|Danny Tirza, architect of Israel’s security barrier, speaks to journalists participating in the Christian Media Summit in Jerusalem, October 16, 2017. (Photo: NRB / James A. Smith Sr.)
JERUSALEM (NRB) – The man responsible for building the controversial security barrier protecting Israel from Palestinian terror attacks – called an “apartheid wall” by Israel’s critics – prays three times daily for a future time when peace will allow him to remove the first stone from the barrier.
Danny Tirza, known as the “father of maps,” led two tours of three locations in Jerusalem along the security fence – widely criticized around the world as a barrier to peace – for participants in a first-ever Christian Media Summit, October 15-18, in Jerusalem. More than 130 participants from 35 nations gathered for the Summit, sponsored by the Israeli government seeking more accurate coverage.
A 30-year veteran of the Israeli army, Tirza was given the assignment in 2002 to determine the location and nature of the security barrier after a series of Palestinian terror attacks resulted in demands from Israeli citizens for greater security.
Tirza said his moniker came from Yasir Arafat, former head of the Palestinian Liberation Organization and later head of the Palestinian Authority, during the period of time he served on the Israeli delegation for the Oslo peace negotiations. Arafat, Tirza said, intended the title as a joke because the word for “map” in Arabic is close to the word for “nonsense.”
|From the Anefa overlook in Gilo, a Jerusalem neighborhood, looking toward the security barrier separating it from the West Bank. The barrier consists of multiple fences with a ditch between to prevent easy entry into Israel. In the upper left corner of the photo, the fence becomes a 27-foot high concrete wall separating urban neighborhoods. Since erecting the barrier, terrorist incidents in Israel have been reduced dramatically. (Photo: NRB / James A. Smith Sr.)|
Although he retired in 2007, Tirza continues to assist the government in explaining the rationale for the security barrier, which runs 451 miles, largely around the West Bank, 95 percent of which is made up of a series of fences; the remaining five percent is the concrete wall that is more commonly seen in media reports about the barrier.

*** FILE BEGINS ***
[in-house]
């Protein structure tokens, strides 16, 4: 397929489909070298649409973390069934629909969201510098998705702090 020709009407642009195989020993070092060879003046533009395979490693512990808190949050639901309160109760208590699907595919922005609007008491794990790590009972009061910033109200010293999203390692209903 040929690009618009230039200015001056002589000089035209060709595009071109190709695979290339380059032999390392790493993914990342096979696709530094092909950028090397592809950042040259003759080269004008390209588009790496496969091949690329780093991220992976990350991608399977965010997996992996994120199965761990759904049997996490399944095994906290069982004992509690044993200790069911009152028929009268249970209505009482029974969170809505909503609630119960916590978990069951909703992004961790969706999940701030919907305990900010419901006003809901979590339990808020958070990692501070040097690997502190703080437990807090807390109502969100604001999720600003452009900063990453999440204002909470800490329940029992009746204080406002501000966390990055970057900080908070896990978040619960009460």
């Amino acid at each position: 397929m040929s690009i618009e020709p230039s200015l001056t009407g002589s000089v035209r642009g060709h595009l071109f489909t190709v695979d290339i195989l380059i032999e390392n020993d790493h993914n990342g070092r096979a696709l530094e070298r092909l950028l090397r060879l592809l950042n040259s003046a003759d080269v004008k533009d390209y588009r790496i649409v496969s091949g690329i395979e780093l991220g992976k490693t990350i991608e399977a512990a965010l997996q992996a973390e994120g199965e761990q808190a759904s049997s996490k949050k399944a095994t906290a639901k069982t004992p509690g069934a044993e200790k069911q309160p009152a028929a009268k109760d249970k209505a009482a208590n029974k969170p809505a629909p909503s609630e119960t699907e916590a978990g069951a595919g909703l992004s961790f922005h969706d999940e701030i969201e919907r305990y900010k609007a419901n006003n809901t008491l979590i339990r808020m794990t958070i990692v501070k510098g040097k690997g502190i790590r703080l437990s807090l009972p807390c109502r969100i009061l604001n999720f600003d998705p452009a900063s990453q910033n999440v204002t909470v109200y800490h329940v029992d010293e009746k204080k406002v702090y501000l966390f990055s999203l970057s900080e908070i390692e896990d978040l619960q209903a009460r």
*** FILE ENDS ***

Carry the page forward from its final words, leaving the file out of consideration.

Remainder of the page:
Gaza, which is controlled by the terrorist organization Hamas, is closed to entry to Israel, except for humanitarian needs. Tirza noted recently a relative of the head of Hamas was permitted entry to Israel to seek medical treatment at a hospital in Ashkelon, Israel, that has been a target of terrorist attacks by Hamas.
The barrier cost 11 billion shekels to build and 8 million shekels are spent each year to maintain the fence, not including the manpower to guard and operate the structure.
From 2000 to 2006, before the security barrier was completed in 2007, there were more than 4,000 terrorist attacks from the West Bank, resulting in 1,562 deaths, Tirza said. Since then, there have been 35 terror attacks, with 29 deaths. In 2016 alone, 400 terror attacks were prevented because of the security fence, he said.
On the day before the October 16 tour of the fence, Tirza noted one checkpoint discovered three Palestinian terrorists hiding in a car’s trunk.
|Security terminal near the gate for vehicle entry to Bethlehem is one of 28 entry points for about 83,000 Palestinians from the West Bank who work daily in Israel. The facility, which cannot be accessed via vehicles, is designed with a curved opening in the roof in order to lessen the impact of explosions. About 1,000 workers can be processed each hour. (Photo: NRB / James A. Smith Sr.)|
“The fence is very effective for Israel,” he said. “It saved the lives of thousands of Israelis.”
Tirza noted the Palestinian Authority (PA) creates an economic incentive for terrorism because it subsidizes those jailed for terrorist activities with a monthly salary of 7,200 shekels, compared to the 1,500 shekels the average Palestinian earns monthly in the West Bank or even the average 5,500 shekels monthly earning of Palestinians working in Israel. Even worse, the PA pays terrorists convicted of murder 14,000 shekels per month for lifetime imprisonment in Israel.